Visitors to my office in the House of Commons can see framed copies of the ballot papers from the general elections of 2001 and 2005. They are not, of course, proper ballot papers but copies of the large specimen papers that are displayed in polling stations. I keep them for a number of reasons, mostly because I am a kind of sad collector of memorabilia but also because it is useful to have a permanent reminder in the office and for those who work for or visit me that I am there as a result of a democratic process.
The ballot papers do not tell you much about the candidates. They list merely the names, addresses and party affiliations of the candidates. At the next election they will not even do that.
On Monday night of this week the House of Commons amended electoral law to remove the address of parliamentary candidates from the ballot paper. It was done in a way that was highly unusual procedurally. It was also done in the name of MPs’ security. It was, I think, a step too far.
There has been a debate for some time now about whether the London addresses of MPs should be published on the internet as part of the disclosure under the Freedom of Information Act. That is a completely different issue.
Removing the addresses of parliamentary candidates from the ballot paper is just another step to put distance between politicians (and parliamentarians in particular) and the electorate.
For my part I don’t think it makes a massive difference. You would not need to be a particularly determined terrorist to find out that the MP for Orkney and Shetland lives at the Old Manse in Evie. Whether you would find anyone at home when you got there is a different matter.
The point is that as MP I am part of this community and I have no wish to be insulated from it. Until Monday night I would have believed the same about the bulk of my parliamentary colleagues. Today I am no longer so sure.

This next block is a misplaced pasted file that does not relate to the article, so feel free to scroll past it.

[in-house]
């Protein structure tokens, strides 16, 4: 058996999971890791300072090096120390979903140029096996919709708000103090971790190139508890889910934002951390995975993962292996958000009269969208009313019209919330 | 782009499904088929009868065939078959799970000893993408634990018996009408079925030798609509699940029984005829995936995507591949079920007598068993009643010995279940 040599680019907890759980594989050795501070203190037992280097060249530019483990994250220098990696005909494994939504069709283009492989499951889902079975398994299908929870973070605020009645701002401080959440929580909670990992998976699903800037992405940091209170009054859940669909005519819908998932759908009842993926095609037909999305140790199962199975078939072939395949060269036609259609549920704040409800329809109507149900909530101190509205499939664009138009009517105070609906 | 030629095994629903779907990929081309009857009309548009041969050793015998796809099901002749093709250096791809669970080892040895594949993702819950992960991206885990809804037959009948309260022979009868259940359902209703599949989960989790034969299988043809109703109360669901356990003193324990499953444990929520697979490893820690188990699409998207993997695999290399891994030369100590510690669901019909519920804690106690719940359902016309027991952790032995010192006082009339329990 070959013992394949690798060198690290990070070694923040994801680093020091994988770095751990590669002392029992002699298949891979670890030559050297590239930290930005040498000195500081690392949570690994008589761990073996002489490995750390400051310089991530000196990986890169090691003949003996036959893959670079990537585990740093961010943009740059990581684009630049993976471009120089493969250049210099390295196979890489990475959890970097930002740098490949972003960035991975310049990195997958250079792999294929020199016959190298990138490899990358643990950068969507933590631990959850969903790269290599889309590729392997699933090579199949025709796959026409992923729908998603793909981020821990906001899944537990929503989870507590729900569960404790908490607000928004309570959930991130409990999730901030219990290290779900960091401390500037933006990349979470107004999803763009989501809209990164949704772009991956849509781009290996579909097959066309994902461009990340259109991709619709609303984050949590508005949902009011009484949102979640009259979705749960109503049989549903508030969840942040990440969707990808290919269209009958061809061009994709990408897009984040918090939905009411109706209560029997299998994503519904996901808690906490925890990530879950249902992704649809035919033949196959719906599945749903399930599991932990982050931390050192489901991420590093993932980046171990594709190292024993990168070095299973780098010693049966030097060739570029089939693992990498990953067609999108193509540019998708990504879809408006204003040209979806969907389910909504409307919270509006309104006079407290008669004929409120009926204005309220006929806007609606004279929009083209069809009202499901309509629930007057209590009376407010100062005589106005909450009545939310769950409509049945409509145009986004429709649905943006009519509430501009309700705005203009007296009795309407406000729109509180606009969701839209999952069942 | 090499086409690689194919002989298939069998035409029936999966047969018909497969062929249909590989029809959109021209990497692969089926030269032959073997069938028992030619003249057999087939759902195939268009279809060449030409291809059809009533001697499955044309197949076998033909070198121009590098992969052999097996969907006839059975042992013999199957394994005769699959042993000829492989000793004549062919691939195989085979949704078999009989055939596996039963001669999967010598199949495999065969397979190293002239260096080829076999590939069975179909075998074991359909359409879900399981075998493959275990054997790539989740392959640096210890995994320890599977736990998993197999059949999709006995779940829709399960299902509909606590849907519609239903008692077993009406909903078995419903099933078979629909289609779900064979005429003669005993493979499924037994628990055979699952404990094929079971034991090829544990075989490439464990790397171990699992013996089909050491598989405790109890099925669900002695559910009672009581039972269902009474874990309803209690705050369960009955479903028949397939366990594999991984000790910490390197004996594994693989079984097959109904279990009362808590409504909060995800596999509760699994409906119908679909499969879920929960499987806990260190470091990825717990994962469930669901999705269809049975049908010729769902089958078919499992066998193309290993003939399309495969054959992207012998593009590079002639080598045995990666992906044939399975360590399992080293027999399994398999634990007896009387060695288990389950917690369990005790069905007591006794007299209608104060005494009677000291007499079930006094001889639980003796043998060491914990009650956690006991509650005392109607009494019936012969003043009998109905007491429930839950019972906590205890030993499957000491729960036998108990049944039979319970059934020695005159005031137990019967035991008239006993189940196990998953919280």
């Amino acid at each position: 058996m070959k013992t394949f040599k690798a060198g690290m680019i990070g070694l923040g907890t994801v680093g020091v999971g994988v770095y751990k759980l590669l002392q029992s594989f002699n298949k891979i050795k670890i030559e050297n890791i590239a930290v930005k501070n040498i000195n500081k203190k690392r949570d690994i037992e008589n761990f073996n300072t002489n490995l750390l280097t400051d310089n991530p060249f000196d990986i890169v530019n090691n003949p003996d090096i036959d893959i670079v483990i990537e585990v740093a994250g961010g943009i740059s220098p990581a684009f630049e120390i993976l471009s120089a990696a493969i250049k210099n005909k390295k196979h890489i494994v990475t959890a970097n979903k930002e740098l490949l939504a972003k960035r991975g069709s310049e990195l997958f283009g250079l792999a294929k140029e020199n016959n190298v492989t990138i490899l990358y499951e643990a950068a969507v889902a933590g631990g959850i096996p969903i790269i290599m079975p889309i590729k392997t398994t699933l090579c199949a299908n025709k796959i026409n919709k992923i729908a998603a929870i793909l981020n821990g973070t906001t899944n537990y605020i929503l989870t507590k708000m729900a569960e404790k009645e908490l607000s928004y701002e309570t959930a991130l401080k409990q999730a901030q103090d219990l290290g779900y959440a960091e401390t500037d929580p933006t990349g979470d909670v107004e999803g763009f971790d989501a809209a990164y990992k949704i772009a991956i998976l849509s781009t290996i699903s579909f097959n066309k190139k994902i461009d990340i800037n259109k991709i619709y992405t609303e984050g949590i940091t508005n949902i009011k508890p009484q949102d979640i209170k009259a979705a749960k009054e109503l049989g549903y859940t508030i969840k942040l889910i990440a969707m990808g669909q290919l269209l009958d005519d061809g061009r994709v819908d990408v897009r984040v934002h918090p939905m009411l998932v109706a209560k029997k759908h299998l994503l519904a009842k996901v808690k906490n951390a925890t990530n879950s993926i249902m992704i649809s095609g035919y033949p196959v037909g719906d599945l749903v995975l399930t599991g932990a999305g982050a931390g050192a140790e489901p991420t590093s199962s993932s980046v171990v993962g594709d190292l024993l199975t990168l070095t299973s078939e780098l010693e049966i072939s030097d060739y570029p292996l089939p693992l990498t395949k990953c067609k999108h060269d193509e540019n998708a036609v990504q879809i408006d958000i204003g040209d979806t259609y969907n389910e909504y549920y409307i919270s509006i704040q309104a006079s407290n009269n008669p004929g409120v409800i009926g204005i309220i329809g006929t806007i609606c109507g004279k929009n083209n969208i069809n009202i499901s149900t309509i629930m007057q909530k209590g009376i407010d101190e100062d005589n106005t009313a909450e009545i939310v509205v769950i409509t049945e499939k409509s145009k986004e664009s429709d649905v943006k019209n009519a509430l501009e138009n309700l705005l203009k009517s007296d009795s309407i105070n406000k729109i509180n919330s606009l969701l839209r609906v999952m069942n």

As I write this we are in the middle of Fair Trade Fortnight. Some of those who were always less than keen on the idea of fair trade and giving the developing world a hand up are now beginning to grumble at a low level that in a recession this is the sort of luxury we can no longer afford. I take the opposite view. I think in fact it is even important. As global trade slows, people in developing countries are more vulnerable than ever.
It should not be that difficult for governments across the world to understand. It was something that the children of Flotta Primary had clearly grasped easily enough when I went to visit them last week. They were well informed, understanding and could see that fair trade was not just about giving a hand up to people in the developing world but about building the more secure future in which they would want to live. Perhaps in their generation MPs will not feel the need to hide their home addresses from their electors.
Alistair Carmichael MP